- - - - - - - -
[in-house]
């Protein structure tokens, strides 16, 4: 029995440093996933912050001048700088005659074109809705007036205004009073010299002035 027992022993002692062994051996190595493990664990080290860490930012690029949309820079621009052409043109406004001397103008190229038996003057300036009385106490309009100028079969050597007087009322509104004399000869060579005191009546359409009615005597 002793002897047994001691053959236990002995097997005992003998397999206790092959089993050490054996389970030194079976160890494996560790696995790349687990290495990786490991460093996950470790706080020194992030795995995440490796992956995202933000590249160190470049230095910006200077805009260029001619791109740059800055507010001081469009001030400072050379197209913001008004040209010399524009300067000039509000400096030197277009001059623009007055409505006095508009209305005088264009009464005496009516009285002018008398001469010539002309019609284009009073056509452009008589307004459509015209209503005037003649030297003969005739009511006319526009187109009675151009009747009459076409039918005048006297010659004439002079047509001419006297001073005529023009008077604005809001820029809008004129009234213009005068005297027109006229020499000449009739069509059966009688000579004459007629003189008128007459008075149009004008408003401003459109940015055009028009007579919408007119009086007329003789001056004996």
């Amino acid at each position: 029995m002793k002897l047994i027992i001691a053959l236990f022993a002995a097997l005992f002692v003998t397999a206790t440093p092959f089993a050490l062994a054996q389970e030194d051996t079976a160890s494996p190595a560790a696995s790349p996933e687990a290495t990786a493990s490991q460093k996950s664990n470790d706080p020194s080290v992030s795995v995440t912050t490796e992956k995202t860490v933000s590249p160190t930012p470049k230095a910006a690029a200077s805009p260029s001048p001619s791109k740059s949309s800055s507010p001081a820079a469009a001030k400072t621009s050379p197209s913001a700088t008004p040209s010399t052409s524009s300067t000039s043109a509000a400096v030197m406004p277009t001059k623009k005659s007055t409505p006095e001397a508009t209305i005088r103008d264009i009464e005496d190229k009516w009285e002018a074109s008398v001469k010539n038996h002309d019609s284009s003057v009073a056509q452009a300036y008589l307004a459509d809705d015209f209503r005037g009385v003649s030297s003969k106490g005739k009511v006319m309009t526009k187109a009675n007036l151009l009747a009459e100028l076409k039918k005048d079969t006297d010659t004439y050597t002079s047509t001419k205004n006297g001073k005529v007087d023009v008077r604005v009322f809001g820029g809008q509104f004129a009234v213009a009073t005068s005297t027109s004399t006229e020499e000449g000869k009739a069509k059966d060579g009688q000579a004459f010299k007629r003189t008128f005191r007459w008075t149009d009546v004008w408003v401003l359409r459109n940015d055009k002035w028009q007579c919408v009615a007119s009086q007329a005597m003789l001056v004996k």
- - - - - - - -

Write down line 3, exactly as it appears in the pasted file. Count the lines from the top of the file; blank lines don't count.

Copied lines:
């Amino acid at each position: 029995m002793k002897l047994i027992i001691a053959l236990f022993a002995a097997l005992f002692v003998t397999a206790t440093p092959f089993a050490l062994a054996q389970e030194d051996t079976a160890s494996p190595a560790a696995s790349p996933e687990a290495t990786a493990s490991q460093k996950s664990n470790d706080p020194s080290v992030s795995v995440t912050t490796e992956k995202t860490v933000s590249p160190t930012p470049k230095a910006a690029a200077s805009p260029s001048p001619s791109k740059s949309s800055s507010p001081a820079a469009a001030k400072t621009s050379p197209s913001a700088t008004p040209s010399t052409s524009s300067t000039s043109a509000a400096v030197m406004p277009t001059k623009k005659s007055t409505p006095e001397a508009t209305i005088r103008d264009i009464e005496d190229k009516w009285e002018a074109s008398v001469k010539n038996h002309d019609s284009s003057v009073a056509q452009a300036y008589l307004a459509d809705d015209f209503r005037g009385v003649s030297s003969k106490g005739k009511v006319m309009t526009k187109a009675n007036l151009l009747a009459e100028l076409k039918k005048d079969t006297d010659t004439y050597t002079s047509t001419k205004n006297g001073k005529v007087d023009v008077r604005v009322f809001g820029g809008q509104f004129a009234v213009a009073t005068s005297t027109s004399t006229e020499e000449g000869k009739a069509k059966d060579g009688q000579a004459f010299k007629r003189t008128f005191r007459w008075t149009d009546v004008w408003v401003l359409r459109n940015d055009k002035w028009q007579c919408v009615a007119s009086q007329a005597m003789l001056v004996k």